Regressive Slovak Proposal Pulled Back After Protests

13 November 2013

The Slovak Economy Ministry proposed to block access to public contracts that were closed before 2011, but dropped the idea in the face of strong objections, according to a Nov. 11 article by Michaela Terenzani-Stanková in the Slovak Spectator.

The effort to amend the 2000 freedom of information law caused protests from pro-transparency non-governmental organizations, including Via Iuris.

Via Iuris launched a petition, saying the proposal “seriously endangers the right of citizens for information.”

“The changes proposed by the Economy Ministry are a big step backwards,” Peter Wilfling from Via Iuris was quoted as saying.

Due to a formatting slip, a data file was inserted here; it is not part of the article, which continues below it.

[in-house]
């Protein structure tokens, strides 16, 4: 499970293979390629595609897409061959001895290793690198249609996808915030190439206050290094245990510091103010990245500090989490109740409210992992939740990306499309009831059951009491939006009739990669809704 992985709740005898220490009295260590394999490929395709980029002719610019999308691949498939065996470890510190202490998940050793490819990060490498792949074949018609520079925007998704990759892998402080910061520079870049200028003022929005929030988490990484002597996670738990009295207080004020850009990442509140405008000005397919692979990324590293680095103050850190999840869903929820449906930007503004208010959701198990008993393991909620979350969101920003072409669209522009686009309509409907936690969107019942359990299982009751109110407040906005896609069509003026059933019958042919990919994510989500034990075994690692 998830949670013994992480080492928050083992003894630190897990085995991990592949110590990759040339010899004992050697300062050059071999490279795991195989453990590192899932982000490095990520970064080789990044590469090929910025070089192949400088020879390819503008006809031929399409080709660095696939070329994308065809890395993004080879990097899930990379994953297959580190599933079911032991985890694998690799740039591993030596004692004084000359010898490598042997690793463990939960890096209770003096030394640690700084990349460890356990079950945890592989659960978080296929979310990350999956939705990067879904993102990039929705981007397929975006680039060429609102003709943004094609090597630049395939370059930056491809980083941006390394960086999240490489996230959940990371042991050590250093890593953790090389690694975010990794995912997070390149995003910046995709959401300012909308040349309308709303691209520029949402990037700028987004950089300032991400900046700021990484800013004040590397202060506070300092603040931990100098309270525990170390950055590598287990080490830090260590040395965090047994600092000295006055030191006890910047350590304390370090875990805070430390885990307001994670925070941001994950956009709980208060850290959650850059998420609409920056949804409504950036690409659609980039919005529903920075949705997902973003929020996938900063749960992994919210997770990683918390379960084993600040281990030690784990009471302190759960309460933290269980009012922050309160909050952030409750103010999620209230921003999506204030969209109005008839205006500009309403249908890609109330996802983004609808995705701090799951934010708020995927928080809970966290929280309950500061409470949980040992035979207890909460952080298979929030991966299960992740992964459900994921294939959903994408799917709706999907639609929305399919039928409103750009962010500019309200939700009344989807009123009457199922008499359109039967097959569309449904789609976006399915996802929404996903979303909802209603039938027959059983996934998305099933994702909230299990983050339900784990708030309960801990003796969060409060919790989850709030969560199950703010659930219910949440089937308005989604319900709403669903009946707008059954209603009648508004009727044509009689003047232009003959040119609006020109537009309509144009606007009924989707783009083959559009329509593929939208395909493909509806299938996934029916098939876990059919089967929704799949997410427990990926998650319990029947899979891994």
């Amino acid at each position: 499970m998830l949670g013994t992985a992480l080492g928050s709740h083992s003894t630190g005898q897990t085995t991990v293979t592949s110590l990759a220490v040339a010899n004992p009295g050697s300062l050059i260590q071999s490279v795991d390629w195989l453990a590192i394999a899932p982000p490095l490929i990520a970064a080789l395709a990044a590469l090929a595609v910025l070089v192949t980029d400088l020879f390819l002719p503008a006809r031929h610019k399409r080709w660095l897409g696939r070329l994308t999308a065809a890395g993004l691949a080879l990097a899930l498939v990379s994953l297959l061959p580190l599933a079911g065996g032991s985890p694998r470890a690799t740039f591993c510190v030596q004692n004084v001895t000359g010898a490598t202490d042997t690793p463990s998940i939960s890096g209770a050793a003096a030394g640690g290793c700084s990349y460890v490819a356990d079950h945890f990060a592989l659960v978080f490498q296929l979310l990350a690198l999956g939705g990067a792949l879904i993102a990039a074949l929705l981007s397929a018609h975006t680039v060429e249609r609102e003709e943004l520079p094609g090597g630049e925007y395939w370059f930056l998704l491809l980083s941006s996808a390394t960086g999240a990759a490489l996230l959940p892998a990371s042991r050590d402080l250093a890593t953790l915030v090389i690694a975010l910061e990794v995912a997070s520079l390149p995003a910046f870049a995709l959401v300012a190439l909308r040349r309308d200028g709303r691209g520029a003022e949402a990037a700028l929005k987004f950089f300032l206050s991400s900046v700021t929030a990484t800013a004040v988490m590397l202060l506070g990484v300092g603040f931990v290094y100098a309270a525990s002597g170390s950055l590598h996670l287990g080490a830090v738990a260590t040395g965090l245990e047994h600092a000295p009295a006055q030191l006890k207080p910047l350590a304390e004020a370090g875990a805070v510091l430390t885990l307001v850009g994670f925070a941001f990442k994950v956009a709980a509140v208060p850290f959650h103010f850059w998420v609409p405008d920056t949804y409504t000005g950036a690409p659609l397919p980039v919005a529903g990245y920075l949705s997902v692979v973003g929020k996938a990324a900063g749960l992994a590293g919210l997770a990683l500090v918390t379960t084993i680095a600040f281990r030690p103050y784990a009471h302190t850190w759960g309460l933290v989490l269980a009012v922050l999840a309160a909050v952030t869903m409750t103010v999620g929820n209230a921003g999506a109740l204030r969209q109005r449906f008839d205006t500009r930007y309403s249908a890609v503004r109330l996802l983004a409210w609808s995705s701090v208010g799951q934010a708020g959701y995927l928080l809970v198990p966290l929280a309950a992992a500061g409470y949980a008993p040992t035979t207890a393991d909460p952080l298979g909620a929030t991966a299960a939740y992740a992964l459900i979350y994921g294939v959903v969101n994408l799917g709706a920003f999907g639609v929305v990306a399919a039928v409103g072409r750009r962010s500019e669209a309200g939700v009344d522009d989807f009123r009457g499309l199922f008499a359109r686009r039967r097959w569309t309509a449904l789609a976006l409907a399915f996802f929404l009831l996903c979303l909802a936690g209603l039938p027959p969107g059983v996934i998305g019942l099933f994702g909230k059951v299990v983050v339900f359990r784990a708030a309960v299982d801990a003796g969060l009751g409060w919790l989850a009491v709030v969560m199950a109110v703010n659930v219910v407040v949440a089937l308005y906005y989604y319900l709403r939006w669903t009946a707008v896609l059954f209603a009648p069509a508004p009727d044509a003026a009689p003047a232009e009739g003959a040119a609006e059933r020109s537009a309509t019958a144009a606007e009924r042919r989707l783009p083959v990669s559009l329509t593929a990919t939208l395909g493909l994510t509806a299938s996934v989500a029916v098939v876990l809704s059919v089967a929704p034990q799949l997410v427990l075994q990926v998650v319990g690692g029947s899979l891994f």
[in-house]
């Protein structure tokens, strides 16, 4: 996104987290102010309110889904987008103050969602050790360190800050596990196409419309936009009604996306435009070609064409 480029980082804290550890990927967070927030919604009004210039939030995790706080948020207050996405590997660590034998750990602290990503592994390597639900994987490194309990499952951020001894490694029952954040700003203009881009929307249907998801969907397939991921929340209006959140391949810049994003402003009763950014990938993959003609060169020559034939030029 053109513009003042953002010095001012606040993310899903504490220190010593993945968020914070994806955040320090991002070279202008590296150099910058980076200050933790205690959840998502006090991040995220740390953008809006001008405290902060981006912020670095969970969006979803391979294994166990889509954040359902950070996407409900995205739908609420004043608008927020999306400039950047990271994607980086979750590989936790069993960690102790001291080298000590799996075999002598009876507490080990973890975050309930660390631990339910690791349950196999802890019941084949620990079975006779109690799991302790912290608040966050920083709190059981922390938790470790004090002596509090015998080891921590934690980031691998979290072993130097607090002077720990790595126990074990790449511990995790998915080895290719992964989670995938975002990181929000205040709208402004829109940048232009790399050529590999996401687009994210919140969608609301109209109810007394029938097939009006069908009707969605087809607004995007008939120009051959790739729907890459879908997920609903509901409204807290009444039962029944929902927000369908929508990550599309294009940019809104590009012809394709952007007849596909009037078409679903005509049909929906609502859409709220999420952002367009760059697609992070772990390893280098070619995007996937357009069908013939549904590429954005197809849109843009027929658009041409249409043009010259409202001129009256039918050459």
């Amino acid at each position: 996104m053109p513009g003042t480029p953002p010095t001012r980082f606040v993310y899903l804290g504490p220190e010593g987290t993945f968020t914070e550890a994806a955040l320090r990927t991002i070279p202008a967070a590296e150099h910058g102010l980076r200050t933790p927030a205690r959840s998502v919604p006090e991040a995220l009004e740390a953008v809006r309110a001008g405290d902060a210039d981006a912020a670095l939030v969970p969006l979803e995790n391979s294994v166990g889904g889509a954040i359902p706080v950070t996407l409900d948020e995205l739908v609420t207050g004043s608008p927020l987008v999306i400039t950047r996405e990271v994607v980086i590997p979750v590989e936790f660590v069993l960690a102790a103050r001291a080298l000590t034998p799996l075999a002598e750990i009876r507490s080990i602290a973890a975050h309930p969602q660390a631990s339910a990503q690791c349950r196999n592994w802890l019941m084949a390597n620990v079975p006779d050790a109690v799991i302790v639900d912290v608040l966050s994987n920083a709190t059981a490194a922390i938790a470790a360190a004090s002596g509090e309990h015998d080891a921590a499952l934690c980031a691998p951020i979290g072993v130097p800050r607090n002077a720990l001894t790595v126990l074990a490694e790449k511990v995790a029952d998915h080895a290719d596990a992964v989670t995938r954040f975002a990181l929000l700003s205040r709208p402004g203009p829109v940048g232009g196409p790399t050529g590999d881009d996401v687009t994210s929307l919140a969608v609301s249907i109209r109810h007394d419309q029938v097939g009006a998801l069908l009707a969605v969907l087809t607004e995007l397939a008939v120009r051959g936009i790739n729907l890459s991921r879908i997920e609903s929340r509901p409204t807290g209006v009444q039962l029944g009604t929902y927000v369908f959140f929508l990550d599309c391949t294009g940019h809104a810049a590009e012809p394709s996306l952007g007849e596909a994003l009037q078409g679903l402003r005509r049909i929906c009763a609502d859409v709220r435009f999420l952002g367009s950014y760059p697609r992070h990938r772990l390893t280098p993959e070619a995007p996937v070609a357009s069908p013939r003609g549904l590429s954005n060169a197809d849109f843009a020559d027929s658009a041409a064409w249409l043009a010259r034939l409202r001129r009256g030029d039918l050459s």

The Slovak Spectator article said:

The new law would also allow companies with investments from the state, regions, or municipalities, to keep secretive about their business. The ministry proposed to block public access to all contracts, invoices and orders that weren’t compulsory to be published on the Internet.

The Economy and Justice ministries issued a joint statement pledging to drop the provision, but NGOs remain worried about a future reappearance, according to the article.

Larger Amendment Effort in the Works

The Justice Ministry is presently working on the major amendment to the FOI law, the article says, and is considering adding processing fees.

A civic initiative named “For a good law on free access to information” offered 18 principles for a FOI law.

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